Some organisations have found appointment on the minimum point of the scale is too rigid. They want the freedom to appoint on a higher salary in exceptional circumstances. This might be, for example, where the candidate brings specific skills and directly relevant experience that would minimise training costs. A solution may be to put an upper limit on the discretion allowed, such as no more than 5% above the bottom pay point. This may be acceptable in genuine cases, as long as women and men are considered on an equal basis. You need to be aware of the risks of starting external appointments on higher salaries than people promoted internally. These could include poor morale, resignations or a potential equal pay case.
Action - what you can do to put things right
Have a clear policy on starting salaries – and follow it
A starting salaries policy should state that new appointees to a post or grade (whether new recruits to the organisation or internal promotees) will commence at the minimum point of the relevant pay scale or range unless the individual meets the criteria for a higher point on the scale, in which case they will be placed at that point.
Do not rely too much on previous salary. Skills and experience (consistent with criteria for pay progression) should be the only criteria for appointing at above the lowest point on your pay scale.
If the market rate for the type of work can be demonstrated to be higher than the salary in accordance with the starting salaries policy, then the most transparent solution is to pay the additional amount as a separate market supplement.
Be clear about the skills needed to get the job
Most jobs require people to have some knowledge and skill before they are appointed. What skills must a new starter have as the foundation for their subsequent development and competency in the post? These could be skills gained through training, education or experience. Then look at the value of those skills. Review the value placed on formal qualifications. Are they still relevant and necessary? It is important to strike the right balance between relevant experience, vocational training and educational qualifications.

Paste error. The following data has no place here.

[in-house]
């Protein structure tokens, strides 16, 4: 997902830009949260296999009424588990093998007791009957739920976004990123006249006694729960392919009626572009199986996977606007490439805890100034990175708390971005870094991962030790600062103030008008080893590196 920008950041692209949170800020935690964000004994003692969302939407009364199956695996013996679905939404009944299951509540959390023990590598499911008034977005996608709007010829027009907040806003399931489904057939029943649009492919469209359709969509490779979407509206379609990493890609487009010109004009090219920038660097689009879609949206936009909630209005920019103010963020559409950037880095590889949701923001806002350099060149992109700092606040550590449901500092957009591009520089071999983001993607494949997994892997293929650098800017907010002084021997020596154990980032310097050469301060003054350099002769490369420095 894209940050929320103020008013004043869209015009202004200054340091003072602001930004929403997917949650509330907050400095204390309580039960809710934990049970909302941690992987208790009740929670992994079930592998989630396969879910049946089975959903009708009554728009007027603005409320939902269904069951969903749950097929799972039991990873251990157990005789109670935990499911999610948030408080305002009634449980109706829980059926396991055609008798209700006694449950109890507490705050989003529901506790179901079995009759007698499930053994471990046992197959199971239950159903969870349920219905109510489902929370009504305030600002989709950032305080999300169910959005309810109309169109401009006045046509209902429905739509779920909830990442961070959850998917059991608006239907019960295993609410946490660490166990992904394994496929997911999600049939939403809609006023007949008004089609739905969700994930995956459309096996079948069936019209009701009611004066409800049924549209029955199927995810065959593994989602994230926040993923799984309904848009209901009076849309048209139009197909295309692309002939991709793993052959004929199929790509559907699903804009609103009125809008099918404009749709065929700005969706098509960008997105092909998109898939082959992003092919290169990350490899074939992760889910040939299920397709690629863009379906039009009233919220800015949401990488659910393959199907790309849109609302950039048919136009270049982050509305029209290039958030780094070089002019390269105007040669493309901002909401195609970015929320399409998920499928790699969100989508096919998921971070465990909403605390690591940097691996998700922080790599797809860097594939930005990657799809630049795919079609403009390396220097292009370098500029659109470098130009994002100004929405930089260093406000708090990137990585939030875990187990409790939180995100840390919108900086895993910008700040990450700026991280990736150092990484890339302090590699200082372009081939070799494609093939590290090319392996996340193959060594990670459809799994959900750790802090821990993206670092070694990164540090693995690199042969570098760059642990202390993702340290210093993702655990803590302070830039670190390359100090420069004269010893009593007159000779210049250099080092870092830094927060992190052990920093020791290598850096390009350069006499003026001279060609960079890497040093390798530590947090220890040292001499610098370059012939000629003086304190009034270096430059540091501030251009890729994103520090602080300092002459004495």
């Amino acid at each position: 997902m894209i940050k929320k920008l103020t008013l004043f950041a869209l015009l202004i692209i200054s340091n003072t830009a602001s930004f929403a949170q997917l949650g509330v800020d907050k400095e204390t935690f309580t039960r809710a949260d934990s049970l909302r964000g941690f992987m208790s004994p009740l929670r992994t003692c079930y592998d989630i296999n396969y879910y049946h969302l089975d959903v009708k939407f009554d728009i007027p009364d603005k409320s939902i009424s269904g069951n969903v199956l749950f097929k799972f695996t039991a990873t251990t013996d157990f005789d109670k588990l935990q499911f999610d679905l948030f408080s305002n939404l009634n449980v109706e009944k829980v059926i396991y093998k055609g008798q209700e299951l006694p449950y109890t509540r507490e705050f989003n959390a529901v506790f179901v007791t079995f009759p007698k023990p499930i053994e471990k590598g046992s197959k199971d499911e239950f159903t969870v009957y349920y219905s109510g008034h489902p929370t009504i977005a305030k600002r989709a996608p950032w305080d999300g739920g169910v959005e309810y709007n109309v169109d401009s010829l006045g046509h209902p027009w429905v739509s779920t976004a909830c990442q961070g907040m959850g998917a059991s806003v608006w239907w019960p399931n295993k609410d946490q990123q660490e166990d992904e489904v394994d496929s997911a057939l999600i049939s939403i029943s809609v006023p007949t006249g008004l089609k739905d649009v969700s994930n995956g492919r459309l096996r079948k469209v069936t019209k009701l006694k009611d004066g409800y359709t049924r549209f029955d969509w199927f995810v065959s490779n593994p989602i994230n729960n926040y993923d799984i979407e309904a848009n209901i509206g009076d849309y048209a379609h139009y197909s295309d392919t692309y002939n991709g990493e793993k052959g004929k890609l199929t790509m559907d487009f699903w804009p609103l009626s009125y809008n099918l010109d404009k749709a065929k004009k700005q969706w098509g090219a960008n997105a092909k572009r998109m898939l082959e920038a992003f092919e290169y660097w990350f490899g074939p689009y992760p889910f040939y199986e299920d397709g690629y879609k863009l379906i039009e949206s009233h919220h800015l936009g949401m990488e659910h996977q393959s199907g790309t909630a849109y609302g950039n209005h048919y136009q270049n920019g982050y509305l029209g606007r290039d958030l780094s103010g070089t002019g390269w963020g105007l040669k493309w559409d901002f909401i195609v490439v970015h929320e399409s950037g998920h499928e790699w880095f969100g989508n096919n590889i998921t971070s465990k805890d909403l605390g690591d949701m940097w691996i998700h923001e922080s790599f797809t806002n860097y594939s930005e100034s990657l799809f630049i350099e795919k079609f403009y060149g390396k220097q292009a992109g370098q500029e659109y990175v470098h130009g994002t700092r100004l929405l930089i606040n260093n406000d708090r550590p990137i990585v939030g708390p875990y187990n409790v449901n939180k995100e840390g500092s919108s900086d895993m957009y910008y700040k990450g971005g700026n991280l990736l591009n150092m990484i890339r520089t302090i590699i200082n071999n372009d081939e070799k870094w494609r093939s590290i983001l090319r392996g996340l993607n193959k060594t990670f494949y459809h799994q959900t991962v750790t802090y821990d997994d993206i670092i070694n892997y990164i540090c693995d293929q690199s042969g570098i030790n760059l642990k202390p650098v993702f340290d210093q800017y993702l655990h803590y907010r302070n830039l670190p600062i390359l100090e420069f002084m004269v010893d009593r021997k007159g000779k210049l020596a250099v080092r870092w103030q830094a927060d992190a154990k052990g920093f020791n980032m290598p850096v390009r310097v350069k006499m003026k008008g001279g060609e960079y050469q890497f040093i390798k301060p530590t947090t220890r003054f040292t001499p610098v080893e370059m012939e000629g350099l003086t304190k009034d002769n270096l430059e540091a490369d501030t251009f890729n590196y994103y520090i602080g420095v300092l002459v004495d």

In looking at written applications, it is good practice to make them anonymous, so the people drawing up a short list do not know the gender or race of the applicants. You can then compare candidates against the required skills without the risk of bias.
Decide what evidence you will use to tell you what the going rate is for a particular set of skills
Evidence about market rates is best treated with caution. Don't rely on hearsay. And because market rates change over time, a market premium that could have been justified two or three years ago may not be appropriate now. Remember that a skills scarcity may be a short-term phenomenon, and may be confined to a particular geographic area.
Consider whether your pay system is contributing to the problem
Organisations often have different payment systems and starting salary arrangements for different kinds of workers, manual/non-manual for example, or collective agreements covering different groups. How many systems do you have? Is that justifiable?
Under your pay system, how long will it take the new appointee to get the rate for the job? The more complex and less transparent the system is, the more vulnerable it will be to pay inequities. Systems based on broad bands and job families can cause problems. The narrower the band, the clearer is the justification for progression, which means less risk of problems. Even then, the way people progress will have to be carefully defined and the criteria used must be relevant. (See checklist 6 Pay Progression.)
Consider whether the people making the decisions on starting salaries need any training in avoiding pay inequity
Managers don't always realise the risks involved in setting starting pay when they agree starting pay for a new recruit or promotee. It is important that people involved in making pay decisions are trained in the whole range of pay equality issues, including race, disability, age and contractual status (whether full- or part-time). Send them on a course or get professional advice - perhaps from ACAS.
Make sure that decisions on starting pay are properly documented
It makes good business sense for employees to understand why they are paid as they are. It is also good risk management, because if you should ever be challenged in an employment tribunal, documentation will be essential. Properly documented decisions will enable you to explain your reasons.
About the Equal Pay in Practice checklists
Whilst every effort has been made to ensure that the advice given in this note is accurate, only the courts and tribunals can give authoritative interpretations of the law.